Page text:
Blog 4: End of Year Report

 

Overall, conducting this research project alongside Dr. Gosnell over the last six has been an incredible experience. Like most studies, our findings have manifested to be quite different than what I had originally expected to find. Our research explored the average individuals experience with social media usage, highlighting their ability to recall support provision as well as the effects that providing support had on the provider. The most difficult part of the study for me was creating the surveys for the study, this was an unexpectedly complicated task as it can often be difficult to encompass all of the parts of the study without losing focus on the main concept. Once the survey is completed, we began to run our study. With the help of several research assistants, we were able to work one on one with over one hundred participants to further understand their experience with social media and their recollection of providing support for both negative and positive events. Once the data had been collected, it was coded and analyzed in order to decipher the results. Ultimately, the results provided correlation between higher rates of seeking support and lower rates of life satisfaction. While this information is certainly interesting and worth further exploration, it is based on an eminently limited sample size. My hope is that this may spark an initiative for further exploration in regard to self efficacy, self esteem and social media usage.

Working with Dr. Gosnell provided an incredible insight. This allowed for me to work independently and shape the study based on my area of interest while being guided and encouraged by Dr, Gosnell’s expertise on research and social psychology. Participating in research has helped me to narrow the scope my future plans and goals, and allowed me to further my education in a way that is more hands on, and proved to be incredibly rewarding.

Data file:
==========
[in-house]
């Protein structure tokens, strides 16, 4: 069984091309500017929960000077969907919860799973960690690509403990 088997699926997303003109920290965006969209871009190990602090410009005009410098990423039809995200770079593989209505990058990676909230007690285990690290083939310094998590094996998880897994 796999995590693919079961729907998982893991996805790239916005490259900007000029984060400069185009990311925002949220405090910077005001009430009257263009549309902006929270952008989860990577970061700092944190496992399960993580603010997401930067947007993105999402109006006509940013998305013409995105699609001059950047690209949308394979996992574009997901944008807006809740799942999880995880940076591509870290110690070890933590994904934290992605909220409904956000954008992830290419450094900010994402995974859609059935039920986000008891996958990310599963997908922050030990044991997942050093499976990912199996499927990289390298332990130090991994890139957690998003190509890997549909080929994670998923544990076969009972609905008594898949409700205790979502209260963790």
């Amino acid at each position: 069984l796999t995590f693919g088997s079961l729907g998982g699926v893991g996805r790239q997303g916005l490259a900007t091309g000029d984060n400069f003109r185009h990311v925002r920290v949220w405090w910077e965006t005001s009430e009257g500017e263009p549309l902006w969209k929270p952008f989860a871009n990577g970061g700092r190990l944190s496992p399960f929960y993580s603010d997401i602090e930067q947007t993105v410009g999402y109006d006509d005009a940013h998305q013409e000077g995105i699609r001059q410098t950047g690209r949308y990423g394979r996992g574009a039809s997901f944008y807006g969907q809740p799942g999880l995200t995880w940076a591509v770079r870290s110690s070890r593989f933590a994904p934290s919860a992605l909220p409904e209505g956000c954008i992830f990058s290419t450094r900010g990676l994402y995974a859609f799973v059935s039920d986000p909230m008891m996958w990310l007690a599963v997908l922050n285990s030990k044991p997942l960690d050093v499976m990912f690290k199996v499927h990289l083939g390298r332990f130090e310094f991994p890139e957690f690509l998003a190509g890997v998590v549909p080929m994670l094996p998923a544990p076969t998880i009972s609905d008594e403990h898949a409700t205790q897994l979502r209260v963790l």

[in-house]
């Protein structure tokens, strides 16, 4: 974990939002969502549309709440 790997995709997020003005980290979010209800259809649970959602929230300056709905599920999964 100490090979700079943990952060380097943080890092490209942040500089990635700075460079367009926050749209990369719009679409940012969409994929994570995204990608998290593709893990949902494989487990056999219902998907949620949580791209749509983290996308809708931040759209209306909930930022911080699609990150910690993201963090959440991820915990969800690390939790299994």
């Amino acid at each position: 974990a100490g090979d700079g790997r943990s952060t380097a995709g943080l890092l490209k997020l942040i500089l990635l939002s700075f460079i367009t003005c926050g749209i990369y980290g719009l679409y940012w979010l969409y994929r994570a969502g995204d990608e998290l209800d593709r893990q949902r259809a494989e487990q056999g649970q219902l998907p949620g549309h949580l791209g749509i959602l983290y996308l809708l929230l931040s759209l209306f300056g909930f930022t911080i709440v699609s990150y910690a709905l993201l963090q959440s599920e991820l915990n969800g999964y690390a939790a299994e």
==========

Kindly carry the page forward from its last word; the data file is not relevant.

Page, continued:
Blog 3: Effects of Support Provision

 

 

We are now in the final stretch of our research, and our focus has shifted from the preliminary stages of planning to the real grind of preparation. We have now been approved by the International Review Board and have formulated questions which both effectively gather the necessary information while retaining the ethical boundaries and respect for our participants. Professor Gosnell and I have decided to focus our topic of provisional support via social media to a few more specific topics. These include memory and retention of support provision as well as an interactive component which will allow participants to further delve into their own, personal experience with support provision and how they may be effected by it. In a further step Dr. Gosnell and I have considered the concept of an interactive component in which students will have the opportunity to participate in a theoretical posting which they can provide support for in real time. This will allow participants to evaluate how they might react when prompted to provide support over an online forum. We have narrowed our studies to focus most specifically on Facebook, which is most frequently used to address social or emotional topics, and additionally included a few prompts about the use of Instagram, which has quickly become one of the most used platforms for digital exchange.